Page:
CIM Distinguished Lecturers
Jamile Cruz is a Business Transformation Executive and the Founder of I&D 101, a consulting firm specialized in Inclusion & Diversity strategies. Having moved to Canada as an engineering graduate, she worked directly for leading organizations such as Hatch, Vale, and Accenture, and consulted for many mining clients over her 20-year career, learning what it takes to deliver successful capital projects and develop high performing teams.
Her current focus is on creating more inclusive organizations and improving the experience of under-represented groups in multiple industries, especially in mining. Always involved in transformation projects, not only in Canada, but also in her home country, Brazil, she has recently led the development of an Action Plan to advance the participation of women in the mining industry, together with IBRAM (Brazilian Mining Institute), the newly formed Women in Mining Brasil and many other partners, including the Canadian government.
Recipient of the Report on Business 2021 Business Changemakers award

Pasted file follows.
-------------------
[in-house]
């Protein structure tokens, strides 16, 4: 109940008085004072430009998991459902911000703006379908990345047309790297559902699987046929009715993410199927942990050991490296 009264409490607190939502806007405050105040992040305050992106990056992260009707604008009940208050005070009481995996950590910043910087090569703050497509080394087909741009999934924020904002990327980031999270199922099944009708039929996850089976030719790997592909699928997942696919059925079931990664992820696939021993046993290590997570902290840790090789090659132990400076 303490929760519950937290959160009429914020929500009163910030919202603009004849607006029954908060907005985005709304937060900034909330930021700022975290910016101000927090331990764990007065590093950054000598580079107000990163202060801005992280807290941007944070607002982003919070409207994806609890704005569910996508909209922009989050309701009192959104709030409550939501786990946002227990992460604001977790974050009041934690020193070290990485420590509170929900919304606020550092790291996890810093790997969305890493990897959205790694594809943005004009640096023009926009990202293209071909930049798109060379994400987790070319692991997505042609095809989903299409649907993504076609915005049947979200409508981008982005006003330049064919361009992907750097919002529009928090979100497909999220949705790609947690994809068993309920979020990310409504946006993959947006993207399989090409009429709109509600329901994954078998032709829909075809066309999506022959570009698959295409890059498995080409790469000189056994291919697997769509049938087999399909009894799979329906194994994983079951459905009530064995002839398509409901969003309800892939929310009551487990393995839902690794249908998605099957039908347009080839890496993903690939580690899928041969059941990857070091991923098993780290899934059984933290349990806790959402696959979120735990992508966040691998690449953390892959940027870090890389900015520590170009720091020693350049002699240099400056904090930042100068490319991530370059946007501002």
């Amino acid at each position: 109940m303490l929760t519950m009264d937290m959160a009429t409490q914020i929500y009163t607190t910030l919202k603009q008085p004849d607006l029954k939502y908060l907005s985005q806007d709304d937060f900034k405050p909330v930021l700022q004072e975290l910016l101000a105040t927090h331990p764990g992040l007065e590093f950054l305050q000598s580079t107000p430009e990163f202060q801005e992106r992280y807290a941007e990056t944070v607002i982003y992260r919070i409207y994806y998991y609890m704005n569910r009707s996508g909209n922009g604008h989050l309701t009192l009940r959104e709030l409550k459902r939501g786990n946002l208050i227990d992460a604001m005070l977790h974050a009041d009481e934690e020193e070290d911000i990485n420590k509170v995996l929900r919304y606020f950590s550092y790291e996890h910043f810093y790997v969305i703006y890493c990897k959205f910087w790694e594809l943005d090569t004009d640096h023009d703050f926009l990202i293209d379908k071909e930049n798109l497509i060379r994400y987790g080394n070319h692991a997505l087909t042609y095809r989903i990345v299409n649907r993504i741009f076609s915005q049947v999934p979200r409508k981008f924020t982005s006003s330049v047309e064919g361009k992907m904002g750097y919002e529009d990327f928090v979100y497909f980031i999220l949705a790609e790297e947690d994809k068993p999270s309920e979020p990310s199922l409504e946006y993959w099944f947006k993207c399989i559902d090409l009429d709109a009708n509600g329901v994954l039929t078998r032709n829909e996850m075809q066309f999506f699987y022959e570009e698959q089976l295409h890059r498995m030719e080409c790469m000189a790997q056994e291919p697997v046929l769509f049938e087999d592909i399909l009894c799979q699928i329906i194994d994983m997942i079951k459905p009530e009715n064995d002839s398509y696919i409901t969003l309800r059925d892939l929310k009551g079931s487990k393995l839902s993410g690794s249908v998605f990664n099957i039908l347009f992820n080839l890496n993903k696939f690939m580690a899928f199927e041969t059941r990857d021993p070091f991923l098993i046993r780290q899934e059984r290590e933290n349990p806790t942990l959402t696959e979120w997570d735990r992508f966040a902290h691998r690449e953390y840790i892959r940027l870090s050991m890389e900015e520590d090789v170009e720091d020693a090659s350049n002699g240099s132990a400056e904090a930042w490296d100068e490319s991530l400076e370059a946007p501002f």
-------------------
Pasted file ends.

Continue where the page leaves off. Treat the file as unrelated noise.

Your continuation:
Distinguished Lecturer 2020-21
The Link between Inclusion & Diversity and High-Performance Operations
Increasing workforce diversity is a priority in Canadian mining. According to research conducted by Mining Industry Human Resources (MiHR) and CIM’s Diversity and Inclusion Advisory Committee, the industry is expected to need more than 95,000 new hires in the coming decade drawn from a highly competitive labour market predicting just over 61,000 new entrants to the sector. To bridge this gap, the industry will need to compete with other sectors to attract, retain, and promote employees from non-traditional talent pools including women, Indigenous people, skilled new comers, and other under-represented groups.
A review of the literature shows that although there is a strong business case for increasing workforce and leadership diversity3, many employers struggle with how to effectively tap into this talent pool and few have viable action plans for how to fully leverage the experiences of diverse recruits once hired.
We propose that diversity and inclusion are not problems to be solved, but rather are manifestations of current organizational systems and cultures. Business can only unlock the performance potential of a more diverse workforce by intentionally addressing diversity and inclusion as critical pieces of their business and cultural strategies. Similarly, SH&E and operational excellence have both historically been recognized as issues to be most effectively addressed as subsets of organizational systems and cultures.